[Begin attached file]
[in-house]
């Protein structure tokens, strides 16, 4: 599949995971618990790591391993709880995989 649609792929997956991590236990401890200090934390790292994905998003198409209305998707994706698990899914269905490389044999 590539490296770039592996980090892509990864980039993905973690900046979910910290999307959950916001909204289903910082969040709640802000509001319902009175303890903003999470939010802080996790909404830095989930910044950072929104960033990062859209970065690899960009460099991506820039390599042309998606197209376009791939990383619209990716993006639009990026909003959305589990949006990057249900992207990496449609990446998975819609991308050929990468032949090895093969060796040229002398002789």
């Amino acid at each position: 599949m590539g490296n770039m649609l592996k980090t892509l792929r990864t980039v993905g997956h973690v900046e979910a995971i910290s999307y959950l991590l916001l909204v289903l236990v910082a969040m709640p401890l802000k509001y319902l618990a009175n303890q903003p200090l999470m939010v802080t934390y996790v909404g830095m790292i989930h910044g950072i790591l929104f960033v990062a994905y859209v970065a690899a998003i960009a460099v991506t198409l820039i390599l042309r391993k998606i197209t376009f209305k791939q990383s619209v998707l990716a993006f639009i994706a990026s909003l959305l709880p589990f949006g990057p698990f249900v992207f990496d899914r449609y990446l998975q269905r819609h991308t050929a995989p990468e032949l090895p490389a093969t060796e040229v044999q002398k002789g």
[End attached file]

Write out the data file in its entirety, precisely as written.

[in-house]
């Protein structure tokens, strides 16, 4: 599949995971618990790591391993709880995989 649609792929997956991590236990401890200090934390790292994905998003198409209305998707994706698990899914269905490389044999 590539490296770039592996980090892509990864980039993905973690900046979910910290999307959950916001909204289903910082969040709640802000509001319902009175303890903003999470939010802080996790909404830095989930910044950072929104960033990062859209970065690899960009460099991506820039390599042309998606197209376009791939990383619209990716993006639009990026909003959305589990949006990057249900992207990496449609990446998975819609991308050929990468032949090895093969060796040229002398002789």
């Amino acid at each position: 599949m590539g490296n770039m649609l592996k980090t892509l792929r990864t980039v993905g997956h973690v900046e979910a995971i910290s999307y959950l991590l916001l909204v289903l236990v910082a969040m709640p401890l802000k509001y319902l618990a009175n303890q903003p200090l999470m939010v802080t934390y996790v909404g830095m790292i989930h910044g950072i790591l929104f960033v990062a994905y859209v970065a690899a998003i960009a460099v991506t198409l820039i390599l042309r391993k998606i197209t376009f209305k791939q990383s619209v998707l990716a993006f639009i994706a990026s909003l959305l709880p589990f949006g990057p698990f249900v992207f990496d899914r449609y990446l998975q269905r819609h991308t050929a995989p990468e032949l090895p490389a093969t060796e040229v044999q002398k002789g």